It was only to be expected that former US Vice President Al Gore would give this month’s Burmese cyclone an apocalyptic twist. “Last year,” he said, “a catastrophic storm hit Bangladesh. The year before, the strongest cyclone in more than 50 years hit China….We’re seeing the consequences that scientists have long predicted might be associated with continual global warming.”
Surprisingly, Gore did not include the Asian tsunami of 2004, which claimed 225,000 lives. His not so subliminal message was that these natural catastrophes foreshadow the end of the world.
Apocalyptic beliefs have always been part of the Christian tradition. They express the yearning for heaven on earth, when evil is destroyed and the good are saved.
In their classical religious form, such beliefs rely on signs and omens, like earthquakes and sunspots, which can be interpreted, by reference to biblical passages, as portending a great cataclysm and cleansing. Thus, apocalyptic moments are products of a sense of crisis: they can be triggered by wars and natural disasters.
Classical apocalyptic thinking is certainly alive and well, especially in America, where it feeds on Protestant fundamentalism, and is mass marketed with all the resources of modern media. Circles close to the Bush administration, it is rumored, take current distempers like terrorism as confirmation of biblical prophecies.
In secularized, pseudo-scientific form, apocalyptic thinking has also been at the core of revolutionary politics. In his latest book, Black Mass , the philosopher John Gray discusses how political doctrines like Marxism colonized the apocalyptic vision in prophesying the destruction of capitalism as the prelude to the socialist utopia. But political messianism was an offshoot of nineteenth-century optimism. With the collapse of optimism, contemporary apocalyptic belief lays more stress on catastrophe and less on utopia.
For example, in his book Flat Earth News , the investigative journalist Nick Davies reminds us of the millennium bug panic. Newspapers everywhere carried stories predicting that computer systems would crash on January 1, 2000, causing much of the world to shut down. The subtext was familiar: those who live by technology will die by it.
Misreporting of science is now so routine that we hardly notice it. Much more serious is when science itself becomes infected by the apocalyptic spirit. Faith-based science seems a contradiction in terms, because the scientific worldview emerged as a challenge to religious superstition. But important scientific beliefs can now be said to be held religiously, rather than scientifically.
This brings us back to Al Gore and climate change. There is no doubt that the earth became warmer over the twentieth century (by about 0.7 degrees Celsius), which most climate scientists attribute largely to human carbon dioxide emissions. If nothing is done to restrict such emissions, global temperature will rise 1.8-4 degrees over the next century. At some “tipping point,” the world will be subject to floods and pestilence in classic apocalyptic fashion.
This is the second doomsday scenario of recent decades, the first being the Club of Rome’s prediction in 1972 that the world would soon run out of natural resources. Both are “scientific,” but their structure is the same as that of the Biblical story of the Flood: human wickedness (in today’s case, unbridled materialism) triggers the disastrous sequence, which it may already be too late to avert. Like Biblical prophecy, scientific doomsday stories seem impervious to refutation, and are constantly repackaged to feed the hunger for catastrophe.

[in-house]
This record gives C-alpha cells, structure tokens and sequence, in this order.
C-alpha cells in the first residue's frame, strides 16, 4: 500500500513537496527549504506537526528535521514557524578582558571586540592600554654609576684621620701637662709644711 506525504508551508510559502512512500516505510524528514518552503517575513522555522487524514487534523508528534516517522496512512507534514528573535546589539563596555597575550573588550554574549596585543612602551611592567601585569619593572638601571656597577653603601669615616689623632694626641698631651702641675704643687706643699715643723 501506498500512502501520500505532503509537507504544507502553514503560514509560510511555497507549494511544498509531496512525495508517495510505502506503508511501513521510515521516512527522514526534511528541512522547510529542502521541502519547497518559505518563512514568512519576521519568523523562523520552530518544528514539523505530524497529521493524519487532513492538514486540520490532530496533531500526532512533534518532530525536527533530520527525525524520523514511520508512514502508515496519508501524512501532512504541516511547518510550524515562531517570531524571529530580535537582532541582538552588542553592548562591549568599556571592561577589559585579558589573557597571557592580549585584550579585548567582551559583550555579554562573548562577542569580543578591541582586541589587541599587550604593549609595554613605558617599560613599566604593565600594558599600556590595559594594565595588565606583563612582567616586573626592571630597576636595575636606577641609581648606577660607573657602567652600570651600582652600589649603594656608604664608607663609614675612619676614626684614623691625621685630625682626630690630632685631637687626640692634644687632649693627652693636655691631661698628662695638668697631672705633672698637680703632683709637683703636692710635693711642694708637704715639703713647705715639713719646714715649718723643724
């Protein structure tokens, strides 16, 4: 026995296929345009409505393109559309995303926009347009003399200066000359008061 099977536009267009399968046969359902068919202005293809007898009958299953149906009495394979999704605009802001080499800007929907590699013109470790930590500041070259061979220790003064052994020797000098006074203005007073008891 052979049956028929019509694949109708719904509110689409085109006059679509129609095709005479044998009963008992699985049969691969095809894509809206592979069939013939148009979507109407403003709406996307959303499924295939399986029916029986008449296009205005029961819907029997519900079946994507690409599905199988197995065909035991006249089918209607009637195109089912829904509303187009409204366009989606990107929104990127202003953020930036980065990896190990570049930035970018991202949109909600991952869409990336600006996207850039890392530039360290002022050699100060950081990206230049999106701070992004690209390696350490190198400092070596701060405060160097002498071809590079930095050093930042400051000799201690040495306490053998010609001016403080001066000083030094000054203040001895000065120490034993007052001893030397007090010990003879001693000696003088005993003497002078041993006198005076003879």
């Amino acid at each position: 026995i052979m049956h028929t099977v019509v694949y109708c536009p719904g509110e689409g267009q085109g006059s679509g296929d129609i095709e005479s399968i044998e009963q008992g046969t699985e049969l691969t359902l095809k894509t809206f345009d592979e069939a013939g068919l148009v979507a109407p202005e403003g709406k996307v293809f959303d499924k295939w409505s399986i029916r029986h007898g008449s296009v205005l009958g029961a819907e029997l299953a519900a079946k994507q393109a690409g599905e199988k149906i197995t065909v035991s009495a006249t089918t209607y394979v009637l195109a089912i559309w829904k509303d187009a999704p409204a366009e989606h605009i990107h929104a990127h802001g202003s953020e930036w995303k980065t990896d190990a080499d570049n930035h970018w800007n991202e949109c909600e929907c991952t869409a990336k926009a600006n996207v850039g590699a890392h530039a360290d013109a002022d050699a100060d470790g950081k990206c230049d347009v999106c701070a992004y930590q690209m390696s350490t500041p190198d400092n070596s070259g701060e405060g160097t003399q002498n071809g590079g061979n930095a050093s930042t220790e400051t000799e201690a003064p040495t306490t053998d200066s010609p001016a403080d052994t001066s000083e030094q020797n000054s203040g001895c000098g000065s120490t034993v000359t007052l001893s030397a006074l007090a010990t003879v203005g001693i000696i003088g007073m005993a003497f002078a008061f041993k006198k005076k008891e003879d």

Scientists argue that the media and politicians are responsible for exaggerating their findings as promises of salvation or warnings of retribution. But scientists themselves are partly responsible, because they have hardened uncertainties into probabilities, treated disputable propositions as matters of fact, and attacked dissent as heresy.
Scientists are notoriously loath to jettison conclusions reached by approved scientific methods, however faulty. But their intolerance of dissent is hugely magnified when they see themselves as captains in the salvationist army, dedicated to purging the world of evil habits.
Today it is the West that foists an apocalyptic imagination on the rest of the world. Perhaps we should be looking to China and India for answers about how to address environmental damage, instead of using climate change as a pretext to deprive them of what we already have. How do the Chinese feel about their newfound materialism? Do they have an intellectual structure with which to make sense of it?
The best antidote to the doom merchants is skepticism. We must be willing to take uncertainty seriously. Climate change is a fact. But apocalyptic thinking distorts the scientific debate and makes it harder to explain the causes and consequences of this fact, which in turn makes it harder to know how to deal with it.
The danger is that we become so infected with the apocalyptic virus that we end up creating a real catastrophe – the meltdown of our economies and lifestyles – in order to avoid an imaginary one. In short, while a religious attitude of mind deserves the highest respect, we should resist the re-conquest by religion of matters that should be the concern of science.